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Seeking the roots of entrepreneurship: Insights from behavioral economics†


Åstebro, Thomas; Herz, Holger; Nanda, Ramana; Weber, Roberto A (2014). Seeking the roots of entrepreneurship: Insights from behavioral economics†. Journal of Economic Perspectives, 28(3):49-70.

Abstract

There is a growing body of evidence that many entrepreneurs seem to enter and persist in entrepreneurship despite earning low risk-adjusted returns. This has lead to attempts to provide explanations—using both standard economic theory and behavioral economics—for why certain individuals may be attracted to such an apparently unprofitable activity. Drawing on research in behavioral economics, in the sections that follow, we review three sets of possible interpretations for understanding the empirical facts related to the entry into, and persistence in, entrepreneurship. Differences in risk aversion provide a plausible and intuitive interpretation of entrepreneurial activity. In addition, a growing literature has begun to highlight the potential importance of overconfidence in driving entrepreneurial outcomes. Such a mechanism may appear at face value to work like a lower level of risk aversion, but there are clear conceptual differences—in particular, overconfidence likely arises from behavioral biases and misperceptions of probability distributions. Finally, nonpecuniary taste-based factors may be important in motivating both the decisions to enter into and to persist in entrepreneurship.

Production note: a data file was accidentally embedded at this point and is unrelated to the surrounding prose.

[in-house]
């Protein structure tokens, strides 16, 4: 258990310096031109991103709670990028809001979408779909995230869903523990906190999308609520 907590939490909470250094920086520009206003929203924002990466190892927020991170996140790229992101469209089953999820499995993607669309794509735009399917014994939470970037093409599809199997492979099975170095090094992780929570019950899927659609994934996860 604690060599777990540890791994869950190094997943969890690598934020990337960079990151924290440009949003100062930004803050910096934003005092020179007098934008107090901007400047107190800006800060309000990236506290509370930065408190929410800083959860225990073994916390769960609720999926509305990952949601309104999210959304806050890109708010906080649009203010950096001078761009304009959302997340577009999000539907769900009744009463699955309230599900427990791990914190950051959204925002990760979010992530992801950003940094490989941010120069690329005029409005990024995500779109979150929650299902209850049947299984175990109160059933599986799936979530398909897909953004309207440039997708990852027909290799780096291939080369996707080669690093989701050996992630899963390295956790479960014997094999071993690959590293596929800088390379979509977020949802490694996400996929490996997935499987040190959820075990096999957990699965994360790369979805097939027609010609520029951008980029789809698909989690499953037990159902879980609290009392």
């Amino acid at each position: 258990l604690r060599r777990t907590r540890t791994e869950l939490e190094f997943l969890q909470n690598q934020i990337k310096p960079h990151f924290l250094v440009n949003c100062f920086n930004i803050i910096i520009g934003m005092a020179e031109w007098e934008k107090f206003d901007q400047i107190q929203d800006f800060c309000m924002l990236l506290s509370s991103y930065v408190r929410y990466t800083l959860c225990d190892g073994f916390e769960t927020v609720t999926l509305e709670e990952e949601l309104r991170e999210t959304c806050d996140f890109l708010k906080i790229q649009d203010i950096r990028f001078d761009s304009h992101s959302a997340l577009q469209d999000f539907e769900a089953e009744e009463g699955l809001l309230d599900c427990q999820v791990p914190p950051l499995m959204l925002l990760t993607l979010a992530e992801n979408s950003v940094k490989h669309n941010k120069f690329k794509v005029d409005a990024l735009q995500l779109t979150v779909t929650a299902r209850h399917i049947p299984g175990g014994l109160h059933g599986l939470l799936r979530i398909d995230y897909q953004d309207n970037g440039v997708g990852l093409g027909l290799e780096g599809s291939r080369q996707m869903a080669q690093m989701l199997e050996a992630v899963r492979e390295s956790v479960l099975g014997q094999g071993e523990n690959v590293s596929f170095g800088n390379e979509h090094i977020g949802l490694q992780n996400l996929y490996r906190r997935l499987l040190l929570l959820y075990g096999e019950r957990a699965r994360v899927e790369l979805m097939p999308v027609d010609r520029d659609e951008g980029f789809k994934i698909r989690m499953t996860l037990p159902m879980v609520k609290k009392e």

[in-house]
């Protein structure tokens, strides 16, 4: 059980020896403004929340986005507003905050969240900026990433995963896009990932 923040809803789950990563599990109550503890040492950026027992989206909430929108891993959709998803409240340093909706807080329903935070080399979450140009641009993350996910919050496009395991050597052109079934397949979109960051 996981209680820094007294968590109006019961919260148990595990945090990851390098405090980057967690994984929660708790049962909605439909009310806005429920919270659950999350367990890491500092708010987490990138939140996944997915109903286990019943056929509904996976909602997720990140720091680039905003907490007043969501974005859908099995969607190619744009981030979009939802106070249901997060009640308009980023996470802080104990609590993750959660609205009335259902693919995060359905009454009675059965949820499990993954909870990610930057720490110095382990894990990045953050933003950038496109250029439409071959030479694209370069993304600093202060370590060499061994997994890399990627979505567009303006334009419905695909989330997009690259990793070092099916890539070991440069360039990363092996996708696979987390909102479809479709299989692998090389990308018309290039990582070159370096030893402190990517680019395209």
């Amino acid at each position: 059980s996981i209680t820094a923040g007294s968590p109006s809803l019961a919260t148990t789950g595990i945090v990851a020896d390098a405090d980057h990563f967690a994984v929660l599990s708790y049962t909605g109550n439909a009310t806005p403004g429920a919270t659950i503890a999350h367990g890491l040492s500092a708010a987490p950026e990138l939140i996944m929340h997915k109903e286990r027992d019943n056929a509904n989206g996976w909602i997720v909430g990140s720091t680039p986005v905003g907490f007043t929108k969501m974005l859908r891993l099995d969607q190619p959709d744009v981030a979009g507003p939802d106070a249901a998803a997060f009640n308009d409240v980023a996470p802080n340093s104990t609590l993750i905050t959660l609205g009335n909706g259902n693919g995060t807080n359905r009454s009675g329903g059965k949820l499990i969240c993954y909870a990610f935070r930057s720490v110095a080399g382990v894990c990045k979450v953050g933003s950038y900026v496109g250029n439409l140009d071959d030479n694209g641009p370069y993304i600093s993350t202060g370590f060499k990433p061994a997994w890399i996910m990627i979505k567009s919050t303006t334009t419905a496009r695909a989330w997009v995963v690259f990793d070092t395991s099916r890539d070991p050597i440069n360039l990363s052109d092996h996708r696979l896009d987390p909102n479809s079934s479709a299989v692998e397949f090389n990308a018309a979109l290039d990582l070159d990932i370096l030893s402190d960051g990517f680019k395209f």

Abstract

There is a growing body of evidence that many entrepreneurs seem to enter and persist in entrepreneurship despite earning low risk-adjusted returns. This has lead to attempts to provide explanations—using both standard economic theory and behavioral economics—for why certain individuals may be attracted to such an apparently unprofitable activity. Drawing on research in behavioral economics, in the sections that follow, we review three sets of possible interpretations for understanding the empirical facts related to the entry into, and persistence in, entrepreneurship. Differences in risk aversion provide a plausible and intuitive interpretation of entrepreneurial activity. In addition, a growing literature has begun to highlight the potential importance of overconfidence in driving entrepreneurial outcomes. Such a mechanism may appear at face value to work like a lower level of risk aversion, but there are clear conceptual differences—in particular, overconfidence likely arises from behavioral biases and misperceptions of probability distributions. Finally, nonpecuniary taste-based factors may be important in motivating both the decisions to enter into and to persist in entrepreneurship.

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Additional indexing

Item Type:Journal Article, refereed, original work
Communities & Collections:03 Faculty of Economics > Department of Economics
Dewey Decimal Classification:330 Economics
Language:English
Date:2014
Deposited On:10 Oct 2014 13:00
Last Modified:23 Sep 2018 05:45
Publisher:American Economic Association
ISSN:0895-3309
OA Status:Closed
Publisher DOI:https://doi.org/10.1257/jep.28.3.49

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